By Virginia Bruce
For 25 years Clarence Buehrle has been providing the service of shoe repair
from his tiny shop hidden away in a corner of one of Cedar Mill’s shopping
centers at the corner of Saltzman and Cornell. He is a master craftsman,
using a bit of glue or some thread to put a good pair of shoes back
on the road. And his shop is fun to visit for a look at the cobbler figurines
and prints on the walls.
Buehrle came to Oregon after his position as shift boss at Barney’s
Casino in Lake Tahoe ended when the management changed. Some friends
invited him to come up and stay with them in Forest Grove. He liked it so
much, he rented a house from a man who did shoe repair there. When money
became available from the Comprehensive Education and Training Act (CETA)
he went to work for his landlord at Dan’s Shoe Repair. “It was
a good deal for everyone,” he recalls. “He got paid, I got paid,
and I learned the trade from a master.”
After his training, he worked for a while at a shoe repair shop in
Beaverton. When that closed down, he was able to locate some old
shoemaking equipment for sale in Bend and he and his former wife
rented the shop in Cedar Mill.
Buehrle is willing to tackle repairs on almost any type of footwear,
along with belts and bags. The only thing that’s nearly impossible
to repair are shoes that have been chewed by a dog. He works on athletic
shoes, designer stilettos, boots and work shoes, and everything in
If you’re wondering if a pair of shoes is repairable, he says,”bring
them in. If they’re your favorite shoes, I can usually make them work
again for you. It may be expensive, but if you love the shoes it’s
worth it. That’s the way I was taught.”
The most common request is protective soles and heels. This is fairly
new technology—a thin protective layer applied to new shoes to extend
the life of leather soles. He also carries Vibram® soles and heels for
repairing worn shoes.
If the shoe doesn’t fit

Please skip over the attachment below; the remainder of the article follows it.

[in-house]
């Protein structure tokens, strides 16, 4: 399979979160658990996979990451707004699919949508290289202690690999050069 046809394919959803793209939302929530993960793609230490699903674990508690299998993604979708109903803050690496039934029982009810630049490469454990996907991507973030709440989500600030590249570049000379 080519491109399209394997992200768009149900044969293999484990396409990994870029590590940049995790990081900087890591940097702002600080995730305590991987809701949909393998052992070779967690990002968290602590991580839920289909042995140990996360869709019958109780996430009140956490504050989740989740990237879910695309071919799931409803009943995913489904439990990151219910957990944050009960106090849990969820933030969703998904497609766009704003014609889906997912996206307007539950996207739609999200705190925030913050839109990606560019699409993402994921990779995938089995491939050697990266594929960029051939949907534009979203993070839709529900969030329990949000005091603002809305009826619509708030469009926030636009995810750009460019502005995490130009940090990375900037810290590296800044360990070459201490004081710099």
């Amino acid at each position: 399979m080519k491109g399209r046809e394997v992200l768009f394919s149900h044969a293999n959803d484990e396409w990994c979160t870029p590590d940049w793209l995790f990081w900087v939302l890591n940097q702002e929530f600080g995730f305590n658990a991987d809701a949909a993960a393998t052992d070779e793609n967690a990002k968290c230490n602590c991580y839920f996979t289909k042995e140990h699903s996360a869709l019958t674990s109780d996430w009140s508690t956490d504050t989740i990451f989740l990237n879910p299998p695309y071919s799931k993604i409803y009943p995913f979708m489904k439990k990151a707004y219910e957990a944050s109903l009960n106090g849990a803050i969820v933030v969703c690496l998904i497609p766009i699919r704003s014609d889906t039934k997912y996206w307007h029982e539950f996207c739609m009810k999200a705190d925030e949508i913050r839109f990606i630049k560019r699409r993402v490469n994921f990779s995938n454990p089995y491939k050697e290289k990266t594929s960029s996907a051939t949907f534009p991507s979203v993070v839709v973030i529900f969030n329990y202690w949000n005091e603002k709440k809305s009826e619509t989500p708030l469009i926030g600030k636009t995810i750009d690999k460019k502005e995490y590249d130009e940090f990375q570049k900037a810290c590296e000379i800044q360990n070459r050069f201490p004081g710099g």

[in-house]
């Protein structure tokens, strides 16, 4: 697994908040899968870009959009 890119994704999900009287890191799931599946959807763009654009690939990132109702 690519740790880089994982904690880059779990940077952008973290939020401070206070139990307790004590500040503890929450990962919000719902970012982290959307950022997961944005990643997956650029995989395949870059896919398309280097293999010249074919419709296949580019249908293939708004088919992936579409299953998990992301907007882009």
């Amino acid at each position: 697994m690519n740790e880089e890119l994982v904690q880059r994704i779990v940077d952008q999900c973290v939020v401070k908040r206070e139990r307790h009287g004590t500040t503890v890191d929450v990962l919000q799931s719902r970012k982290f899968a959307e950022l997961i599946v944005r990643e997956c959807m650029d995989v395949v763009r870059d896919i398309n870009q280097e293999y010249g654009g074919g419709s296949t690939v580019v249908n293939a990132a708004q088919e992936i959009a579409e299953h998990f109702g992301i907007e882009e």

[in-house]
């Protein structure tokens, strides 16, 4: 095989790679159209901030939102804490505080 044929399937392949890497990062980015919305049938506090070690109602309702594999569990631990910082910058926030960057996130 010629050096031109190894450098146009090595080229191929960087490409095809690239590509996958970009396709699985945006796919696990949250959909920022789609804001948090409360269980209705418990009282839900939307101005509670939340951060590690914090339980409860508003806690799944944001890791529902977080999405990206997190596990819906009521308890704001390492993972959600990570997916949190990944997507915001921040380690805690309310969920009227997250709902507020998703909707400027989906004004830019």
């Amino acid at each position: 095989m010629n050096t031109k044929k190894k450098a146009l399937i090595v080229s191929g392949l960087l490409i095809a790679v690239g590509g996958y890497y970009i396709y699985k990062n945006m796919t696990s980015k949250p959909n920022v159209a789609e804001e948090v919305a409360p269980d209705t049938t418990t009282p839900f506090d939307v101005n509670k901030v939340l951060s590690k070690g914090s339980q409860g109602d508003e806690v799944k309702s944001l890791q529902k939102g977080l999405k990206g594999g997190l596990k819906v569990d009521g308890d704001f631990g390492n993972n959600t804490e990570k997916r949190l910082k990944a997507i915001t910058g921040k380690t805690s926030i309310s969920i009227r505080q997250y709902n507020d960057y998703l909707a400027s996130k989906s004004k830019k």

Most shoes can be stretched, he says. “If you can get it on your foot,
I can stretch it enough to make it comfortable.” It depends on the
shoes, and what part is tight, but it’s usually worth a try.
He blames poor shoe fitting on the fact that very few shoes are made
in the US any more. The quality and sizing consistency have gone
down, he says. Research has shown, however, that nearly half the
shoes purchased are the wrong size to begin with. People don’t like to think their feet
have grown, but it’s a good idea to have your feet measured every time
you buy shoes.
It usually only takes a few days to have your shoes repaired, depending
on his workload. “I can work with the customer’s needs,” he
says, and can turn shoes around quickly since he’s in the shop six
days a week.
His customers seem to find their way to the shop despite the poor
access that was the result of the road project. “You have to plan how
you’re going to get in and out now,” he says. “But people
still seem to manage.”
He finds a lot of trust and good will in Cedar Mill. He takes checks
and rarely has a problem. He has seen customers’ children grow up and
become customers themselves.
In addition to shoe repair, the shop has a full line of laces and
polish, and he also has some shoes for sale—closeouts from other stores
and like-new shoes that customers bring in for him to sell. He also
sells beeswax candles and crystals for a friend.
Cornell Cobblers is open Monday-Friday 9-6 and Saturday 10-4. The
shop is located just north of Papa Murphy’s Pizza through the breezeway
next to the dry cleaner shop. It’s worth finding his shop to keep some
of your old faithful footwear in working order.